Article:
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Stephen O’Connor writes:

I’m a co-founder at R2B. We are an Irish startup creating a safety service for outdoor activities. In short, a user creates an activity with an ETA and Emergency Contacts, in the event a user does not check back in from the activity; R2B will escalate to their Emergency Contacts with last known location details via SMS. All information is saved on our servers so no mobile signal, no battery or even no phone is not a problem.




Pat Comer, President, Irish Creamery Milk Suppliers' Association (ICMSA).  - Photo: Kieran Clancy   © 19/1/12  **NO FEE ** With Compliments ICMSA

John Comer, president of the Irish Creamery Milk Suppliers Association (ICMSA)

This morning.

On Today with Sean O’Rourke 

The show looked at farmers’  distressed loans being sold to vulture funds. Contributors to the discussion included solicitor John Murphy, of John A Sinnott &Co Solicitors in Enniscorthy, Co Wexford, and president of the Irish Creamery Milk Suppliers’ Association (ICMSA) John Comer.

From their discussion:

John Murphy: “I saw somebody, as recently as yesterday, getting a letter from a mainstream bank saying his loan had been sold to a vulture fund. If you read the bottom of the page, it says ‘and will be managed by’ a different firm involved. So, you know, you’ve gone from a bank to a vulture fund but you can’t contact the bank, you can’t contact the vulture fund. There is a management organisation in charge of it who are based in a warehouse, where you just can’t really call in.

“And the difficulty, I think, about a lot of places, is trying to get a name, try to get a face that you can talk to. Try and do a deal. Let me give you a quick example.

“A vulture fund buys a mainstream debt, approximately six months ago. Within, there was information freely available that the debt was bought for 25% of its value. Within three months, the farmer concerned offered that vulture fund, its managing receiver, offered him 100% profit on the debt. Now, 100% profit in three months, by my reckoning is 400% per annum. And it was refused.”

Sean O’Rourke: “On what grounds?”

Murphy: Because the receiver took the view that the asset was worth more than the offer because his client had bought the loan, and the loan was in arrears, he was entitled to the whole asset. And I had a conversation, we had a polite conversation, and I asked how the receiver proposed to realise this farm which is in rural Ireland obviously. And, you know, who was going to buy it?”

“And really, I got absolutely nowhere. The attitude was, ‘ah, I heard all these arrangements about rural Ireland before, we’ll see where we go’. Now that’s the best part of a year ago. And nothing really has happened since.”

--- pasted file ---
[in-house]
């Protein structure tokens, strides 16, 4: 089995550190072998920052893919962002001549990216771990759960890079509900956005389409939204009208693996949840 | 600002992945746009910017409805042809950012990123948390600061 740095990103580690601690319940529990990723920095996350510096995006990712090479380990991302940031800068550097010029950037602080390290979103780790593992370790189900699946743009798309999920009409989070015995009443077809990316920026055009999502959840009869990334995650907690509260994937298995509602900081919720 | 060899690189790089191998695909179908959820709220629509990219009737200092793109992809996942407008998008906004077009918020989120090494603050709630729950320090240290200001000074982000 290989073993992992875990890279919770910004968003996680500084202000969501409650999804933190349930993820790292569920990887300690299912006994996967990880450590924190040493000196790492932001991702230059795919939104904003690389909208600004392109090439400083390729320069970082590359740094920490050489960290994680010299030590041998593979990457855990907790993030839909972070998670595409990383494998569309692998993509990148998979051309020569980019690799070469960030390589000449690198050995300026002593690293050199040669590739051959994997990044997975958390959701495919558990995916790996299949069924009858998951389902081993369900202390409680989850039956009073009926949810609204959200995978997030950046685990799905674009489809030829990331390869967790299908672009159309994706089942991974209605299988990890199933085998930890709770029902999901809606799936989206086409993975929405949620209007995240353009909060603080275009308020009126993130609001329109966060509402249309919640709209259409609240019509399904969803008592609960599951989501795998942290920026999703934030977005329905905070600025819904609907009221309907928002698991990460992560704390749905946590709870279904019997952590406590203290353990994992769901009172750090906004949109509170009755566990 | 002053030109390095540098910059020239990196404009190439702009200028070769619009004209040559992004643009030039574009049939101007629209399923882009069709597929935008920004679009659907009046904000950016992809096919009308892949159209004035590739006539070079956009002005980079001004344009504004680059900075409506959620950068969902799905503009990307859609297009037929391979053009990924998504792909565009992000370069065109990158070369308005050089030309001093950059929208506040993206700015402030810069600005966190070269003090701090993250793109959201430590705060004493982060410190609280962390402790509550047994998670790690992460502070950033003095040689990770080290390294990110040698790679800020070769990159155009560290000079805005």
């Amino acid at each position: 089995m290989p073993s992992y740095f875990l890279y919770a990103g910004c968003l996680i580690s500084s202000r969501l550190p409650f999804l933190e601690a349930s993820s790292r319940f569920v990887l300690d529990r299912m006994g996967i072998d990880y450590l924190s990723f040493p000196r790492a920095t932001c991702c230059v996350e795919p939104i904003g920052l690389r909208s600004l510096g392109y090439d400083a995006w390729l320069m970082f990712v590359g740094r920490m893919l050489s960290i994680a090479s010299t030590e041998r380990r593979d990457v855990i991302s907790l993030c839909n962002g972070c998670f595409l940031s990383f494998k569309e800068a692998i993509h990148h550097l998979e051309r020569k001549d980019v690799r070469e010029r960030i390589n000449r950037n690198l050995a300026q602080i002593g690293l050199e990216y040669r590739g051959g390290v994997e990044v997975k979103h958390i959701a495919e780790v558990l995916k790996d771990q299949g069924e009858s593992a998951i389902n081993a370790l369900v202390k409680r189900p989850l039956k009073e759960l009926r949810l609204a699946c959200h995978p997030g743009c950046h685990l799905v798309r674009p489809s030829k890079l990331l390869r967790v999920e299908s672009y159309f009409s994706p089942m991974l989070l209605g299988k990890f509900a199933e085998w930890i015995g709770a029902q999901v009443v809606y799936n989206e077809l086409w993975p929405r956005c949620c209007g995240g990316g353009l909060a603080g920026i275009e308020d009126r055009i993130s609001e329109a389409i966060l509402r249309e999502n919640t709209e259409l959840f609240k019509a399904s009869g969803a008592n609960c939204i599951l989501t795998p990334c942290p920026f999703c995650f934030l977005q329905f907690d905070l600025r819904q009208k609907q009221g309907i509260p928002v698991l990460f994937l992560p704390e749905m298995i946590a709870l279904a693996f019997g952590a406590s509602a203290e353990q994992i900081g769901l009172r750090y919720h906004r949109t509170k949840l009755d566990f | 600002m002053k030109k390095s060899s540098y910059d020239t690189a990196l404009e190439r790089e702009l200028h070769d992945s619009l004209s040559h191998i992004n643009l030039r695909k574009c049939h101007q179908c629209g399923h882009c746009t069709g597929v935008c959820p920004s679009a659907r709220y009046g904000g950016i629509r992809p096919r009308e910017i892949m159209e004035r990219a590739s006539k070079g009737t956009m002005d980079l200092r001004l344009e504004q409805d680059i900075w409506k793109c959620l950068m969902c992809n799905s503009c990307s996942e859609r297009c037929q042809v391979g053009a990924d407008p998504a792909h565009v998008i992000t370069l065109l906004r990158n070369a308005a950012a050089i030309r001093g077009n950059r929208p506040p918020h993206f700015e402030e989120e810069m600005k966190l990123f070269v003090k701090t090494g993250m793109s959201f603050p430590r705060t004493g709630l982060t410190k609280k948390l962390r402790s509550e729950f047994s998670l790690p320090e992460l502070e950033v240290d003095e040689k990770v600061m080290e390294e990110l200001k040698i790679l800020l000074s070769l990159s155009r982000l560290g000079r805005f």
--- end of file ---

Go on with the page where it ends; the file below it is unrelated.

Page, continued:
O’Rourke: “And what’s been happening on the farm, John?”

Murphy: “Oh the farmers are farming away.”

O’Rourke: “Are they repaying any money to anybody?”

Murphy: “They’re doing their best to make some repayments, yes. But, you have to wonder why was that offer refused? Were the, there must be investors behind every vulture fund. And you wonder, were they told that they were in line for a 100% profit within three months. Because anybody I know, in business, over the years, if they were getting 100% profit at three months, there’s only one thing they’d do, they’d take it and run, and get out.”

O’Rourke: “On the other hand, the vulture fund, or the person you were dealing with, may believe that there’s a better offer if they just sit tight for a little longer.”

Murphy: “Well you’d wonder about that because the offer was very well presented. There was an accountant, a very experienced accountant involved, it wasn’t just a kind of stab in the dark, you know, ‘we’ll get a quick deal from the vulture fund’. It wasn’t that kind of situation at all, Sean. This was carefully put together and a realistic, maximum, serviceable borrowing for this particular farmer was put forward and it was demonstrated, you know, on past figures, how he could. And he’d sourced another mainstream bank, by the way, to come up with the money. It wasn’t accepted. Now you have to wonder, did it have anything to do with the continuation of the case? Which obviously would bring the receiver in much better fees than if he cleaned it out fairly quickly.”


John Comer: “There is a lot of stress and anxiety out there in terms of, by the fact that we’re dealing with an unknown entity. There has been a lot of representations made to our office in Limerick, looking for advice on how to proceed. Obviously, the individuals involved were in a distressed situation anyway. But this has, as they say, added insult to injury. People, you know who had two or three generations of farming dealing with a bank, now find themselves in a situation where they don’t know actually who they owe the money to. They have no point of contact and they fail to understand why a bank would sell off these loans at 30, 40, we’re hearing different percentages of the value when, perhaps there was other options that could have been explored.

“We feel that I don’t think there was enough done overall to get loans that were, probably under performing, restructured and given to business people an opportunity to restructure their loans and essentially pay back the debt.”